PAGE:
I heard the piano’s haunting melody before I opened the door. Melancholic chords echoed through the Dance Building’s underground practice room. The production crew, director and choreographer stood against the floor-to-ceiling mirror while the dancers’ bodies moved as if suspended in water. All I could hear was their feet skidding on the floor, labored breathing, the snapping of Hannah’s camera and the piano. There was a sign to remove shoes, transforming the subterranean space into sacred ground.
On that Friday night practice, the entire cast rehearsed for “And We Look On,” a puppetry and dance performance focused on environmentalism. Music, Theatre & Dance and LSA senior Isabel Olson described the show as “a 30 to 40 minute piece that touches on both the natural beauty of our world but also the decay and dilapidation that is being caused right now by humans.”
This week, Olson’s vision is coming to the stage at the Duderstadt Center Video Studio this Thursday, Feb. 27 and Friday, Feb. 28 from 7 to 8 p.m.
The performance is a journey through an idealized world, our current reality and the wasteland — a representation of our future. Conceived by Olson this past October, “And We Look On” uses screen projections, puppetry, dancing and original music written by Cole P. Abod.
“Puppetry, to me, simply means animating an object and realizing that almost any object can come alive,” Olson said. “That became a really good metaphor for this show where everything we touch in this world is trash. So it is bringing to life the beauty of this world through waste just spoke to me, as that could be puppetry so easily.”
In her role directing the cabaret dance show in the fall of 2018, Olson met Music, Theatre & Dance senior Johanna Kepler, a dance major and now the “And We Look On” choreographer. For Kepler, the scenes depicting the “shadow world” presented the biggest challenge (but were also the most fun). Staging the transitions between having dancers in 3-D and also behind a screen required her to stretch her imagination.
Kepler listed packing peanuts, Meijer bags, umbrellas and cellophane as just some of the recycled items used in the show. She found that art through movement and dance is a radically different experience from reading a headline or statistics, which can desensitize the public.
“I want the audience to be confronted, to reflect and be uncomfortable,” Kepler said. “And by uncomfortable, I mean, opening up a dialogue that is important to have, but may not be something you talked about with your friends on a day to day basis.”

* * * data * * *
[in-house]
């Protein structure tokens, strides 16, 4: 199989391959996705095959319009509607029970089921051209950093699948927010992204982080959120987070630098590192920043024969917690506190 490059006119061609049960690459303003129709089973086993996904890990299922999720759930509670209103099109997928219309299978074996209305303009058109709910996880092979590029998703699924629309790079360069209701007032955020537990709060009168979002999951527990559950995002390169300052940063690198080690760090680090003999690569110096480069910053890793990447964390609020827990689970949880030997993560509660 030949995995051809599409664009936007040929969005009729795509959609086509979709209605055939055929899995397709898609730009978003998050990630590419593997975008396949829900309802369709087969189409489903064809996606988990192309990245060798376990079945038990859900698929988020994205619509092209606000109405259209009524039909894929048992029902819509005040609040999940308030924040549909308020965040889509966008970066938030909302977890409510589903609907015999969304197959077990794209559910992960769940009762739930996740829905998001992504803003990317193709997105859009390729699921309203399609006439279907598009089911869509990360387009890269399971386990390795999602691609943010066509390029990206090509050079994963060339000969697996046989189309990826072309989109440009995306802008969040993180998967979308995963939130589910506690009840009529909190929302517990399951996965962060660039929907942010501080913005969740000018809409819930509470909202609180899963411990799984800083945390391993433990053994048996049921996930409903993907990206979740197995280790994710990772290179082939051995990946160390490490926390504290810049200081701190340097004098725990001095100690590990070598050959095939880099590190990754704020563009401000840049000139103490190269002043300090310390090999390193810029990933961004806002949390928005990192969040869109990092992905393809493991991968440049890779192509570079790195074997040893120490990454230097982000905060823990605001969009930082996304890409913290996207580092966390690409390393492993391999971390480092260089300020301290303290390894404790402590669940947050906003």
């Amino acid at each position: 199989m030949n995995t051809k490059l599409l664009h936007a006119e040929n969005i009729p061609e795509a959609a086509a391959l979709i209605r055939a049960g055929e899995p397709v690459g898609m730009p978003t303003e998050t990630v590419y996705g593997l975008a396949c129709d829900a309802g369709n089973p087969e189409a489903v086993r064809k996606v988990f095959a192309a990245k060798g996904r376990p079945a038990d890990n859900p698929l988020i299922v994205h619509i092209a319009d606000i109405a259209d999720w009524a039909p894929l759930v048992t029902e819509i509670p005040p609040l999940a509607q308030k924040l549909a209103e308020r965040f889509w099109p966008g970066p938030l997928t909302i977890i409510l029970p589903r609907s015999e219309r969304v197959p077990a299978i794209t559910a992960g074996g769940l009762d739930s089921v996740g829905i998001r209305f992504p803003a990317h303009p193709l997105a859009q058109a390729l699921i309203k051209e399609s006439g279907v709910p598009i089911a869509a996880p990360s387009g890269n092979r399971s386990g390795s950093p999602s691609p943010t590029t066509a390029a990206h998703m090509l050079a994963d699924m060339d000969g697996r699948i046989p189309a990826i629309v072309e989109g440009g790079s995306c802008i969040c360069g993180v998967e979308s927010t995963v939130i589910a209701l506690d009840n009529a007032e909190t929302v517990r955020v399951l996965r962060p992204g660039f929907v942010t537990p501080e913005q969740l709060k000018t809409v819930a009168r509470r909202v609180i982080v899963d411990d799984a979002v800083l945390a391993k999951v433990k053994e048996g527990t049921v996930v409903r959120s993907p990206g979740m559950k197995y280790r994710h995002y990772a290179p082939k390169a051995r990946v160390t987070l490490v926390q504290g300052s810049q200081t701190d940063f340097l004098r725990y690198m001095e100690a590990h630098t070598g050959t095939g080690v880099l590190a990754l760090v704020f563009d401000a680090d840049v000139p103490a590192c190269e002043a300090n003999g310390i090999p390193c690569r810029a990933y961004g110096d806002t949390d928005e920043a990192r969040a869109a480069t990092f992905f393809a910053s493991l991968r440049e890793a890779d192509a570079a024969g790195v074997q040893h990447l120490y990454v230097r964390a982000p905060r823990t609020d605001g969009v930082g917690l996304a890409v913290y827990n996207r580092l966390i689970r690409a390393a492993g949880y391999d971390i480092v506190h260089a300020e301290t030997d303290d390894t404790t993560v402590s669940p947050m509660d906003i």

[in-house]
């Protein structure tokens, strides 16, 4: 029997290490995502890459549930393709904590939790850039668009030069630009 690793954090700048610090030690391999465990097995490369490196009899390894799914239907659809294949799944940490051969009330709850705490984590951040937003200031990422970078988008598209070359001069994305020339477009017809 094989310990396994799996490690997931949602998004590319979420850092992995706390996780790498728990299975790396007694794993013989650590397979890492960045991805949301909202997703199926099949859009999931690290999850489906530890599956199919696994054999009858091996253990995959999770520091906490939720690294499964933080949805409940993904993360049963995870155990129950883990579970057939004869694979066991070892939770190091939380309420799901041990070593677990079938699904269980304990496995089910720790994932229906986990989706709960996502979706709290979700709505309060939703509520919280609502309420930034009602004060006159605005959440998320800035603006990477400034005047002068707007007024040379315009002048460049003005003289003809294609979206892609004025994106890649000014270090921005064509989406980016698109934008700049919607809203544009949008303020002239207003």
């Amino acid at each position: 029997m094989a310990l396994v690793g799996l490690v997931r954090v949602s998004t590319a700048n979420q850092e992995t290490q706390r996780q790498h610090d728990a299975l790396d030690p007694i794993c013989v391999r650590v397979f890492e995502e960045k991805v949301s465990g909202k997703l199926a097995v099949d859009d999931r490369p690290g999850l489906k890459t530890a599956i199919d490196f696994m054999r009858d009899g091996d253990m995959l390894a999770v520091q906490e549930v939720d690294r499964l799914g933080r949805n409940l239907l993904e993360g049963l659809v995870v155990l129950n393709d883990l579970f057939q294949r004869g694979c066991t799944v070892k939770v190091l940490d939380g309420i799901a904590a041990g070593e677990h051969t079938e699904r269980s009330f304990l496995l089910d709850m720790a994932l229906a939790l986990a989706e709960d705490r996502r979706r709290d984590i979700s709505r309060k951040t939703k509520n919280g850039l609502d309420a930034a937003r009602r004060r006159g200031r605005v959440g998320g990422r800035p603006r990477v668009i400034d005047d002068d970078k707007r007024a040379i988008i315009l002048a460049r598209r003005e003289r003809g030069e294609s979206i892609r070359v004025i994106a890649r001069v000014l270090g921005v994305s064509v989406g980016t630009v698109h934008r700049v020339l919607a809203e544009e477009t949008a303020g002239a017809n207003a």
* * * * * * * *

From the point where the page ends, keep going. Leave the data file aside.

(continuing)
While choreographing the piece, Kepler wondered how we evoke emotion to spark action.
“The way I’ve been doing that is making superhuman moments where there’s a clear human connection on stage,” Kepler said.
Olson was floored by the cast and crew’s willingness to take risks and help her bring this small idea to life.
During their break, I sat with the dancers on the floor as they stretched, tired but still smiling at 7:30 p.m. on a Friday. Senior Matthew Standerski, sophomore Atticus Olivet, junior Alana Pollard and sophomore Claire Vogel, all Music, Theatre & Dance majors, spoke of their passion for their performance’s message that combines activism and theatre.
All the dancers mentioned the cross-disciplinary nature of the show, with members’ majors ranging from history, theatre, dance and art. The group’s cross-disciplinary membership is a feature they consider one of their greatest strengths.
“Because it’s a piece that didn’t exist before, it feels deeply personal. You can point to and say, ‘Oh, I remember the day that we decided that was going to be in the piece,’” said Pollard. “I think the whole piece feels so deeply rooted in collaboration. And that’s what makes it feel really special.”
Standerski found that though “And We Look On’s” uses minimal resources, a production can still do so much with so little. He noticed how it’s easy to slip into feeling helpless, but art is able to show the profound ways in which people can make a difference.
“The cool paradox of it is we’re making something beautiful out of the trash and the recycled material. And that will live in people’s minds longer than the trash that they throw away every day.”
“And We Look On” will perform at the Duderstadt Center Video Studio Thursday, Feb. 27 and Friday, Feb. 28 from 7 to 8 p.m. It is free to all audiences.